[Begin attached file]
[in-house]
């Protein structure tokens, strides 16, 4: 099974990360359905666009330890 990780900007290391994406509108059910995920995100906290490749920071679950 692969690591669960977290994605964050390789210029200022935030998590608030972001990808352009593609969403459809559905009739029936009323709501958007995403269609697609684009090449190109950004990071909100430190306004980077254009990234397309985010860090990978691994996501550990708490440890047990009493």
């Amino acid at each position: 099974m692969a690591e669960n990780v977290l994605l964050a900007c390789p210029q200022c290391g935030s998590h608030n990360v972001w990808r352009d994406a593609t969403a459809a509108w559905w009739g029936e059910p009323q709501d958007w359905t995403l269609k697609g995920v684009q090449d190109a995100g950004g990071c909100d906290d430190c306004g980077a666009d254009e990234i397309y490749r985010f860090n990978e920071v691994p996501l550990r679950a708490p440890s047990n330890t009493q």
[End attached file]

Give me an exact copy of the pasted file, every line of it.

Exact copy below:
[in-house]
């Protein structure tokens, strides 16, 4: 099974990360359905666009330890 990780900007290391994406509108059910995920995100906290490749920071679950 692969690591669960977290994605964050390789210029200022935030998590608030972001990808352009593609969403459809559905009739029936009323709501958007995403269609697609684009090449190109950004990071909100430190306004980077254009990234397309985010860090990978691994996501550990708490440890047990009493």
């Amino acid at each position: 099974m692969a690591e669960n990780v977290l994605l964050a900007c390789p210029q200022c290391g935030s998590h608030n990360v972001w990808r352009d994406a593609t969403a459809a509108w559905w009739g029936e059910p009323q709501d958007w359905t995403l269609k697609g995920v684009q090449d190109a995100g950004g990071c909100d906290d430190c306004g980077a666009d254009e990234i397309y490749r985010f860090n990978e920071v691994p996501l550990r679950a708490p440890s047990n330890t009493q």